Upon its introduction, the Nieuport 11's biplane wing design (generating more lift at the expense of increased drag) allowed Allied pilots to easily outmaneuver their German Fokker Eindekker monoplane contemporaries thanks, in part, to the utilization of ailerons in the design (as opposed to the rather utilitarian "wing-warping" action fielded by German Eindeckers). Additional benefits of the Nieuport 11 design lay in its excellent inherent speed, rate-of-climb and agility for the period. If the Nieuport 11 had but one limitation, it was in its lack of a synchronized machine gun system which limited armament.

The placement of the machine gun along the upper wing forced a special reloading process to be worked, an operation that took the aircraft and pilot out of the fight for dangerously long periods of time. It should also be noted that the Nieuport 11 held a propensity for the wing assembly to buckle violently in high-speed flight, leading to fractures or outright break ups (mainly due to the single-bay, V-strut nature of the design).

As such, it often took an experienced pilot to overcome these drawbacks and eventually make a name for himself while flying the Nieuport 11. Several names did, in fact, earn the status of "Ace" after having flown Nieuport 11s during portions of their career - names such as Ball, Baracca, Bishop, Navarre and Nungesser.

The sesquiplane layout reduces drag and improves the rate of climb, as well as offering a better view from the cockpit than either biplane or monoplane, while being substantially stronger than contemporary monoplanes. The narrow lower wing may be subject to aeroelastic flutter at high air speeds, a problem that manifested itself on the much faster German Albatros D.III and the later "vee-strut" Nieuport fighters. A single example of the Nieuport 11 was modified with a smaller lower wing and canted interplance struts but no further development ensued.

The type was fielded operationally for the first time on January 5th, 1916. Nieuport 11s were supplied to the French Aéronautique Militaire, the British Royal Naval Air Service, the Imperial Russian Air Service, Belgium, and Italy. 646 Nieuport 11s were produced by the Italian Macchi company under licence, and additional Nieuport 16s were built under licence in Russia by Dux. When Romania suffered military setbacks and needed aircraft, several RNAS Nieuport 11s, along with Nieuport 12s were provided.  Early Nieuport 11s were not armed in any way, being true scouts in their reconnaissance role (primarily with British and French scout squadrons). Only when armed did they become "fighting scouts" and could be operated in a fighter-type role when countering enemy aircraft and balloons.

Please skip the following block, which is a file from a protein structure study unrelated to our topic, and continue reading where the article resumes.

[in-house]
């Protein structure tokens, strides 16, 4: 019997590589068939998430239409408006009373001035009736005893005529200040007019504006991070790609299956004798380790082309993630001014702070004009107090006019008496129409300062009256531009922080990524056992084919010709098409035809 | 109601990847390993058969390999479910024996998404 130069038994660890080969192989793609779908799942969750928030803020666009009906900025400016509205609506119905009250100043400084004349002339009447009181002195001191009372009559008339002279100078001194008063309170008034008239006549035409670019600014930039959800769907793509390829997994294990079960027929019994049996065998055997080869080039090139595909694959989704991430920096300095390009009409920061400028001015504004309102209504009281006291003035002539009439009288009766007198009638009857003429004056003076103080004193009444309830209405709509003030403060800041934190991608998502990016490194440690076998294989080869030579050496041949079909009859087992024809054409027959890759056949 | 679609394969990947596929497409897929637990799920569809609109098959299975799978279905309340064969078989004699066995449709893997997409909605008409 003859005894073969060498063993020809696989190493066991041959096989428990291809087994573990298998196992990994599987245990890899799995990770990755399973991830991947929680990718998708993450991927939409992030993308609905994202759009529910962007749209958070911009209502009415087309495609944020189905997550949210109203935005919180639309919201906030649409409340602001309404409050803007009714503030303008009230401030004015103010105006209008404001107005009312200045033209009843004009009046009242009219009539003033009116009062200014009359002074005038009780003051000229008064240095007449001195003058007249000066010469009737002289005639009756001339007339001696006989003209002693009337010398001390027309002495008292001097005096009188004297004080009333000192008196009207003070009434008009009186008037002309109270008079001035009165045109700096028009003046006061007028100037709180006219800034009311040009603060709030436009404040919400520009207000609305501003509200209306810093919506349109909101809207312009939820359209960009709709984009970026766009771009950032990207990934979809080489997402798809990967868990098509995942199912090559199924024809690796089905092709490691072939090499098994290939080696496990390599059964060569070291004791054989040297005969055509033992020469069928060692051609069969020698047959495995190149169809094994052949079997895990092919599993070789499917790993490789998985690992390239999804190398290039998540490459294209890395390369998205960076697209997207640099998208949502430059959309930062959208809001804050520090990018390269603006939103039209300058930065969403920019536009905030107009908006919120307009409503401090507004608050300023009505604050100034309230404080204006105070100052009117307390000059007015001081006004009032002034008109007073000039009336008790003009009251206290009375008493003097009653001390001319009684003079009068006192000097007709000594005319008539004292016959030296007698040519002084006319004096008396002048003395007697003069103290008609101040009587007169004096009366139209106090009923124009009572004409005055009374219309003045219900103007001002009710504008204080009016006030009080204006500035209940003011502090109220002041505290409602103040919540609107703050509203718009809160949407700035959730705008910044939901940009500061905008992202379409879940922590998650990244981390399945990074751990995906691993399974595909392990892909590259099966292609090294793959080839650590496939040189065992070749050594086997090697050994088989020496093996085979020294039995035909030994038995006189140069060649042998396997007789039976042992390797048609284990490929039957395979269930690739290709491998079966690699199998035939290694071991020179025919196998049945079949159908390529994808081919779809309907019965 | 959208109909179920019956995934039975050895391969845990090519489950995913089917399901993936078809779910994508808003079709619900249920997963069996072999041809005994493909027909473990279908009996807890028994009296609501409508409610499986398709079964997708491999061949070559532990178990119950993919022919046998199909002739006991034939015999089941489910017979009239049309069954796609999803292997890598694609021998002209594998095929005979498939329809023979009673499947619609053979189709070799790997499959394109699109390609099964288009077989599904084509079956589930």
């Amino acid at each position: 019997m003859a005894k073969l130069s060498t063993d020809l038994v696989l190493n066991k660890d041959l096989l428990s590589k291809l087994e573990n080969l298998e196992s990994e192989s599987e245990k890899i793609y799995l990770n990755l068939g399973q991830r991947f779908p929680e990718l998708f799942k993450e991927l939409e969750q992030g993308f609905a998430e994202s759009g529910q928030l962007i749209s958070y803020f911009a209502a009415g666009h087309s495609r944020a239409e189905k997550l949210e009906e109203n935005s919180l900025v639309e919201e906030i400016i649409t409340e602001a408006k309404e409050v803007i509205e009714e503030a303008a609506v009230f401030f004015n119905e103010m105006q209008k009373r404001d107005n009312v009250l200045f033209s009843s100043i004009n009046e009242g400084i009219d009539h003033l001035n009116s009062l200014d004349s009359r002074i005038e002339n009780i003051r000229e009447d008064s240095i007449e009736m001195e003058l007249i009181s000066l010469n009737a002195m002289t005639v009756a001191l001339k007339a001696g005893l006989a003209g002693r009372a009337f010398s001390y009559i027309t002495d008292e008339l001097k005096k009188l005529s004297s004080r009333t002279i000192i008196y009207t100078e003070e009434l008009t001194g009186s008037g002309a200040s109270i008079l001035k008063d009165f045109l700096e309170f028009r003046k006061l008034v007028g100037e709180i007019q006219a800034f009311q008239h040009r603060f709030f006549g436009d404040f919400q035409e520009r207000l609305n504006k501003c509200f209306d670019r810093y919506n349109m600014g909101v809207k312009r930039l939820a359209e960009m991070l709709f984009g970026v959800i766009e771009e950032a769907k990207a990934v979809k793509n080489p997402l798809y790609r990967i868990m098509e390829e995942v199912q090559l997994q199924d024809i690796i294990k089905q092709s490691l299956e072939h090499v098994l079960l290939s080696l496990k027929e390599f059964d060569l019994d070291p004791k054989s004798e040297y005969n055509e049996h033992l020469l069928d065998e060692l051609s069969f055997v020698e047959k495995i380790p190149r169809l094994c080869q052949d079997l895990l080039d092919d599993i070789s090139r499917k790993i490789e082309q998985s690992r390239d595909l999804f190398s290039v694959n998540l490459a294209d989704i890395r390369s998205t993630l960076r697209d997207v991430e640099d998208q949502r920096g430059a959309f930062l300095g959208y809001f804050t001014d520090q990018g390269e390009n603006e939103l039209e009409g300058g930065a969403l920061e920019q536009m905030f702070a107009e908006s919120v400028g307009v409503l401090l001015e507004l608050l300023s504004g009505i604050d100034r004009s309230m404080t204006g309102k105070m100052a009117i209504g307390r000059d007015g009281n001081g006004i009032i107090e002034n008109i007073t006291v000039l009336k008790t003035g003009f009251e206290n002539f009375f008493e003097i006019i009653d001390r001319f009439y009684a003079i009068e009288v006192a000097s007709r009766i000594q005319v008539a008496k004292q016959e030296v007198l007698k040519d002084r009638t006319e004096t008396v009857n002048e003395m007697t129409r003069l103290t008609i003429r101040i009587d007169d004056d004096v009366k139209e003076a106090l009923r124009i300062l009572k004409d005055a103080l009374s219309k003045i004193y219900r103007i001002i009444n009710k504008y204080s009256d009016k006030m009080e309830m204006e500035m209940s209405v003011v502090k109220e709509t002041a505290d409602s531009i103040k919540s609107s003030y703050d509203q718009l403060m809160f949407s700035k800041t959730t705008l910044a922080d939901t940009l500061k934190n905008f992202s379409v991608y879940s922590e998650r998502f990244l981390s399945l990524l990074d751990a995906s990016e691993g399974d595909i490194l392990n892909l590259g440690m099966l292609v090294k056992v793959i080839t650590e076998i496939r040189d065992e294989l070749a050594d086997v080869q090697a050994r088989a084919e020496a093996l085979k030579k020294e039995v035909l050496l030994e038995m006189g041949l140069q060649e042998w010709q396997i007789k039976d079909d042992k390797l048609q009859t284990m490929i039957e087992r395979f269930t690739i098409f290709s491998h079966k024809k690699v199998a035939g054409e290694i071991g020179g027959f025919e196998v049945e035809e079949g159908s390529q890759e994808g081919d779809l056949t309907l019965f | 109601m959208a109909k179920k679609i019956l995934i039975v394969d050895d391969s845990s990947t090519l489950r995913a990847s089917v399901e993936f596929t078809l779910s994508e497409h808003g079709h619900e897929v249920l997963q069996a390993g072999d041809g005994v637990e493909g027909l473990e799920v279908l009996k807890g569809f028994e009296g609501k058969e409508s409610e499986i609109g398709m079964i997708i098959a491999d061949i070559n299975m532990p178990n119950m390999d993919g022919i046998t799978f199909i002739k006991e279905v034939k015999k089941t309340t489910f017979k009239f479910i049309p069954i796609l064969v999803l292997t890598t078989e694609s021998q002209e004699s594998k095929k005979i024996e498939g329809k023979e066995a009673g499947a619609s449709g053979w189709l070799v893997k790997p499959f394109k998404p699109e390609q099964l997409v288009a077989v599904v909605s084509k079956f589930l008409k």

Operational history

The Nieuport 11 reached the French front in January 1916, and 90 were in service within the month.

This small, sesquiplane outclassed the Fokker Eindecker in every respect, including speed, climb rate and maneuverability. It featured ailerons for lateral control rather than the Fokker's wing warping, giving lighter, quicker roll response, and its elevator was attached to a conventional tail plane which provided better pitch control as opposed to the all-moving, balanced "Morane type" elevators of the Fokker. The Fokker's success was solely due to its synchronized machine gun which fired forward through the arc of its propeller.

At the time, the Allies lacked a similar system, and the Nieuport 11
's Lewis machine gun was mounted to fire over the propeller, allowing uninterrupted forward fire. The Lewis was not synchronizable, due to its open bolt firing cycle design which resulted in an unpredictable rate of fire. Clearing gun jams and replacing ammunition drums in flight were challenging though, and the drums limited ammunition supply.

This was eventually resolved in French service by the application of the Alkan synchronization gear with a Vickers machine gun to Nieuport fighters starting with some later examples of the Nieuport 16. The British, in the absence of their own satisfactory synchronizer, continued with the overwing Lewis but employed a new "double" Lewis drum with a capacity of 98 rounds.

During the course of the Battle of Verdun in February 1916, the combination of the Nieuport 11s technical advantages and the concentration of the fighters within the first dedicated fighter units allowed the French to establish air superiority, forcing radical changes in German tactics.